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Lanterns as Practicals. Where to find them


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#1 Raj Kowoski

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Posted 04 February 2015 - 10:44 AM

Hello:

In our shoot, we have a cabin location scene where there is supposedly no electricity. China Lantern and Oil Lanterns are 2 practicals that come to my mind for that scene. Question is, where do I find Oil Lanterns that are converted to battery/electric? How large can light source be? Couple of examples are attached. Many thanks! Raj

 

 

 

 

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#2 John E Clark

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Posted 04 February 2015 - 12:15 PM

Hello:

In our shoot, we have a cabin location scene where there is supposedly no electricity. China Lantern and Oil Lanterns are 2 practicals that come to my mind for that scene. Question is, where do I find Oil Lanterns that are converted to battery/electric? How large can light source be? Couple of examples are attached. Many thanks! Raj

 

 

There are electric 'lanterns'. However, they often use fluorescent tubes and so do not have the same quality as a 'mantle + fuel' lantern. I recently bought an 'LED' based lantern at Home Depot, but have not tested the 'light power' for how my camera would record a scene...

 

There are Coleman LED lanterns that appear to be the same form factor as the 'original' fuel based version.


Edited by John E Clark, 04 February 2015 - 12:16 PM.

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#3 Adrian Sierkowski

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Posted 04 February 2015 - 09:09 PM

Many of these are built for the production. You'd buy a kerosene version, drill out the bottom; put a socket in there; depending on how bright you need it and the size of the bulb you can hide in it; and then run a wire out.

If you go with a 12V set up, you can hide a battery in the base where the kerosene would go (sometimes just a "door" made with gaffers tape). Other times, you may throw a 150 or a 300 w ceramic socket in there, and then run a wire out.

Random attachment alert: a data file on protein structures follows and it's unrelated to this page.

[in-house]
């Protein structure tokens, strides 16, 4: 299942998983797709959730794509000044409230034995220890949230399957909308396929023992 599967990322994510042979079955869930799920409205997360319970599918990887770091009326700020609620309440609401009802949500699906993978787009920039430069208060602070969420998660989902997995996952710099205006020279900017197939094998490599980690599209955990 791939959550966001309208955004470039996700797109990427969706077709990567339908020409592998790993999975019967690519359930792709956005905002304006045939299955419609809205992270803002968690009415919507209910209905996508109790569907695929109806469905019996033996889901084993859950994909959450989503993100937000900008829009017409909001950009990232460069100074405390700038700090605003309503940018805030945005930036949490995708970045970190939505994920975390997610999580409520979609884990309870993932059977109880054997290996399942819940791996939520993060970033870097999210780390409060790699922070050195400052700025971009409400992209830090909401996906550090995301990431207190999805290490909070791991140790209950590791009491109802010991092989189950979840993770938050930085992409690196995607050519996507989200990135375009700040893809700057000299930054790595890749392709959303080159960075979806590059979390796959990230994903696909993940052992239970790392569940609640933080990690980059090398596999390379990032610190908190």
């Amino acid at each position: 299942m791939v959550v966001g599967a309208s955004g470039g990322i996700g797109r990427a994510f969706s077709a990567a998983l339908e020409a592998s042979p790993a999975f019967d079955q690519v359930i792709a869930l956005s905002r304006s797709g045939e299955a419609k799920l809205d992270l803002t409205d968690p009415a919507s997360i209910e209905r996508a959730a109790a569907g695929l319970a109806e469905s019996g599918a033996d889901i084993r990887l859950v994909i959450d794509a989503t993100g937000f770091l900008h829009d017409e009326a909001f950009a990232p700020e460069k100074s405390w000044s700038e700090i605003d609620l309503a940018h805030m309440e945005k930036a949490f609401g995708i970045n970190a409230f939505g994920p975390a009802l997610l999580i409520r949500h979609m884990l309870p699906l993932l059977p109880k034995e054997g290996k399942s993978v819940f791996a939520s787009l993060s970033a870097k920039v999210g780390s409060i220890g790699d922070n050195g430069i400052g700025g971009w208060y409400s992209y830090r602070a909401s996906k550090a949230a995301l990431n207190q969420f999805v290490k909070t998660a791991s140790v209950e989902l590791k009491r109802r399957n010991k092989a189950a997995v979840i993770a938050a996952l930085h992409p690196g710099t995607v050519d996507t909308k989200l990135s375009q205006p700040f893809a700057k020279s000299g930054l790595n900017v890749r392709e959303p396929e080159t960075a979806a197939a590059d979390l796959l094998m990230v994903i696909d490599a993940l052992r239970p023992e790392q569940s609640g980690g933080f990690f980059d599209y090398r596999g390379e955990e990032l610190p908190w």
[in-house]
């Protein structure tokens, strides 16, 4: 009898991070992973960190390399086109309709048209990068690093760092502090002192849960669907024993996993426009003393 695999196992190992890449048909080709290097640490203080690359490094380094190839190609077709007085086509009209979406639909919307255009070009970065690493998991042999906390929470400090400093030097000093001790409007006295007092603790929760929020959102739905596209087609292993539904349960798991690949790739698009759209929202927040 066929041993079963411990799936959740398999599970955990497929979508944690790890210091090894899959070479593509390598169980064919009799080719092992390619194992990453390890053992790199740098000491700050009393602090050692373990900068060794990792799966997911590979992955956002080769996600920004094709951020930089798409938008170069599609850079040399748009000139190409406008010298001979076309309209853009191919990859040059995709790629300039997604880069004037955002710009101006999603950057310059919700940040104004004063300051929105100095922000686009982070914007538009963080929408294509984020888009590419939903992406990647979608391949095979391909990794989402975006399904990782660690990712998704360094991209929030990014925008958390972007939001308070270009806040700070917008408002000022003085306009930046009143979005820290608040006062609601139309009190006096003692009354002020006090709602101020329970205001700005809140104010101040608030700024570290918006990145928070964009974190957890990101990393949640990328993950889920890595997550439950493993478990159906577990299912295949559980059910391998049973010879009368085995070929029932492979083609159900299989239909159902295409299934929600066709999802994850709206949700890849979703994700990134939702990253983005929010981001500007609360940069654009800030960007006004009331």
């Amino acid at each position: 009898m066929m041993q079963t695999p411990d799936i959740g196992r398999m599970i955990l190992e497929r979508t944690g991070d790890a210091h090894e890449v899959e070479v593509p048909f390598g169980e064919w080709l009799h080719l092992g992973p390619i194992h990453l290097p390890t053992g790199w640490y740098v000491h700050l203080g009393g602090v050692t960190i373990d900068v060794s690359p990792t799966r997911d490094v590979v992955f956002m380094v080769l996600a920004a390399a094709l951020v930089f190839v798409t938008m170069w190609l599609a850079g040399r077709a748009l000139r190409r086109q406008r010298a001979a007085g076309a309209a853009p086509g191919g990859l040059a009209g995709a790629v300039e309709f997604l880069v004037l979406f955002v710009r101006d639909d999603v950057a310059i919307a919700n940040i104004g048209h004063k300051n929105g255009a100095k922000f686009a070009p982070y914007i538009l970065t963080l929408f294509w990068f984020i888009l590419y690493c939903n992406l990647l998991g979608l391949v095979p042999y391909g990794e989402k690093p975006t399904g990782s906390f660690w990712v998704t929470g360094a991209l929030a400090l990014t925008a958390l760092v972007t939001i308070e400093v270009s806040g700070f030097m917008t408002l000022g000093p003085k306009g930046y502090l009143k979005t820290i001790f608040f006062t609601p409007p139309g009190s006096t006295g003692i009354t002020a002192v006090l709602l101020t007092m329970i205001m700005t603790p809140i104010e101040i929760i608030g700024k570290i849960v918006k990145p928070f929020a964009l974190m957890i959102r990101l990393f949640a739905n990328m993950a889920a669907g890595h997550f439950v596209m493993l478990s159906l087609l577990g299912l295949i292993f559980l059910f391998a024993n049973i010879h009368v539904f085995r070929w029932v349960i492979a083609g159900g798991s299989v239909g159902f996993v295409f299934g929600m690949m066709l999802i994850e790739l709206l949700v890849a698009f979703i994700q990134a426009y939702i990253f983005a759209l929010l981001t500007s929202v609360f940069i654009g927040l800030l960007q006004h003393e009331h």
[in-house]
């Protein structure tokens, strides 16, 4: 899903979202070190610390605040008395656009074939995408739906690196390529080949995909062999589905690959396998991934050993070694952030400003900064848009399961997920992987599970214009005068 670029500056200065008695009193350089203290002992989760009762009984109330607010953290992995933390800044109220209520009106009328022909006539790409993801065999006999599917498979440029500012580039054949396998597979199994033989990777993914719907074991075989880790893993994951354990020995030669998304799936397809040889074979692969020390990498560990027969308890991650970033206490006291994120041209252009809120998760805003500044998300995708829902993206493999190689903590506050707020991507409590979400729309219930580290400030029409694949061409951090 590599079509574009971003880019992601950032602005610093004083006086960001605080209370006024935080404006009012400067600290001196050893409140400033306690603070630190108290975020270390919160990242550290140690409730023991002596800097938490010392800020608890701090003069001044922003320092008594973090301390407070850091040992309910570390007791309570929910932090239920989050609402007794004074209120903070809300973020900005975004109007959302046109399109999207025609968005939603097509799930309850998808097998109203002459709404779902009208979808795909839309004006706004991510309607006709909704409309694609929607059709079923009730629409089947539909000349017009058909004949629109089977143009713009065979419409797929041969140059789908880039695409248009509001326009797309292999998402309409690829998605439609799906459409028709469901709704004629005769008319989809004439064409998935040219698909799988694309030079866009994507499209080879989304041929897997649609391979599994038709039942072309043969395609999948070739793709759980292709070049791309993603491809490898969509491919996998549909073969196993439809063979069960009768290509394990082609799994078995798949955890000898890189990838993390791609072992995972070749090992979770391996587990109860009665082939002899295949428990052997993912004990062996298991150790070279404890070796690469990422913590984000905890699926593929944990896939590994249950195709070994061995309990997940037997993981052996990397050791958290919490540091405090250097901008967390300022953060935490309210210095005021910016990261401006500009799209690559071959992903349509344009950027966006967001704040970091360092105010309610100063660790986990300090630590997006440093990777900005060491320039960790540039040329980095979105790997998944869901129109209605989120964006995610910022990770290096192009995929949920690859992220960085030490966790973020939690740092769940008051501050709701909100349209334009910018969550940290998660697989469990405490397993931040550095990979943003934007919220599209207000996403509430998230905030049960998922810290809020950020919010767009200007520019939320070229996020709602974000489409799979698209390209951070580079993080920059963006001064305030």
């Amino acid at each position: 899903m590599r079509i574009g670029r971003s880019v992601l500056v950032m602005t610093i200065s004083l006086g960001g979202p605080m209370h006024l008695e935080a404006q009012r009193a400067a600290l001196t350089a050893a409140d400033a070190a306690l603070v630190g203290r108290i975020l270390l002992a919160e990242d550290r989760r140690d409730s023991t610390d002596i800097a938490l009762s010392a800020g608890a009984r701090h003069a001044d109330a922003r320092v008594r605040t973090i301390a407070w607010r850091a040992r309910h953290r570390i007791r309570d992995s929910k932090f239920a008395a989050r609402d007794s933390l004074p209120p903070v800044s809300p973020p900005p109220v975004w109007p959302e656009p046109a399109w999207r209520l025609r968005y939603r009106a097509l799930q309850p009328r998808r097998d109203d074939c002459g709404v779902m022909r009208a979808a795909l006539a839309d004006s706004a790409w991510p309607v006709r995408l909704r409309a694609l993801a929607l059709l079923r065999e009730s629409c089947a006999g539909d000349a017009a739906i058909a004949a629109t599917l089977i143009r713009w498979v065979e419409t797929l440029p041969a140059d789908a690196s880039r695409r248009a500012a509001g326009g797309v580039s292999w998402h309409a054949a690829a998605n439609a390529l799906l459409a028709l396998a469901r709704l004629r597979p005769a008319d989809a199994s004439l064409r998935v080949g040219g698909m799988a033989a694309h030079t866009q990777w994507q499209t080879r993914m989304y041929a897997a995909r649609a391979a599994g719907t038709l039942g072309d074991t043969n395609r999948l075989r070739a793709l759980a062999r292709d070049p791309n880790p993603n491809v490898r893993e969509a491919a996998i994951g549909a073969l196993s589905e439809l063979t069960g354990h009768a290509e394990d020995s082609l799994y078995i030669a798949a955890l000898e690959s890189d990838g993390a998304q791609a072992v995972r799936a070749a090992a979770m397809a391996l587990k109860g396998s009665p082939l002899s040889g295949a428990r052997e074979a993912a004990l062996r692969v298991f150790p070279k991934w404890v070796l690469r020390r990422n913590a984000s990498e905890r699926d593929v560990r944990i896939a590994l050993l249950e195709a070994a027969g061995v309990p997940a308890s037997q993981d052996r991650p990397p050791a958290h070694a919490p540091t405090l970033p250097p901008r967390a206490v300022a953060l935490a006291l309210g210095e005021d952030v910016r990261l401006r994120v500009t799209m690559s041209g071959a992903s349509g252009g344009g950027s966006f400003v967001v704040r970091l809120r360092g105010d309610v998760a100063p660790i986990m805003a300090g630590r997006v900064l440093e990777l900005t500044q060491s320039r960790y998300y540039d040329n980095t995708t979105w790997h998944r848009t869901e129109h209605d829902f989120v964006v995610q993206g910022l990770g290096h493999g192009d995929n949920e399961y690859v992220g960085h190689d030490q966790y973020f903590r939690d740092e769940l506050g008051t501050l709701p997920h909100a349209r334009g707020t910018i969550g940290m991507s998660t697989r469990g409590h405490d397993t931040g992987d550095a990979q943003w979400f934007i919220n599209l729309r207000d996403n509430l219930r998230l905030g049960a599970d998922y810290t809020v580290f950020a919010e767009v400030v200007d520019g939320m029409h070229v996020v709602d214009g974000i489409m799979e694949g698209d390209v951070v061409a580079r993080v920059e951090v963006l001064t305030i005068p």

I find the LED ones to gnerally be blue; which doesn't really work (i have one in the back of my truck, hurricane lantern style which gives off blue light. No idea where it came from, honestly; just appeared one day. I use it at night as a work light).
 

Also if you get the types with removable glass you can pretty easily paper the inside with something like 251.

 

pretty much any gaffer could wire one up for you in a matter of minutes if they have the right stuff on hand; and you speak with them about it. It's not all that difficult.

The technical name for that style; btw, is a Hurricane Lantern.

 

http://www.ebay.com/...s-/191498065386


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#4 David Mullen ASC

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Posted 04 February 2015 - 10:50 PM

Depending on how much you frost-up the interior of the globe, you can either use ordinary lightbulbs or if you want to vaguely see a flame shape through less frosting, then a candelabra bulb.  If the lamp is wired to outside power, you can do a little flicker gag with it.  If you use a brighter bulb and dim it down, you'll get some warmth from the light.


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#5 robert duke

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Posted 05 February 2015 - 03:34 PM

Home depot just had some in stock.  you might try Amazon.


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#6 Raj Kowoski

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Posted 06 February 2015 - 07:55 AM

Many thanks.Checked out Home depot, Lowes and Sports Authority. Soent quite sometime on Amazon. All they have is LED.

 

Final question - If we chose to build our own by converting kerosene lantern, what is the biggest bulb that we can fit with regular batteries? I've seen several movies where a person holds lantern out and walks through dark hallwalls or caves. My guess is those are battery lanterns with bulbs bright enough for print.  


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#7 robert duke

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Posted 06 February 2015 - 11:59 AM

Try gutting the brightest flashlight and use that as a basis for building it.


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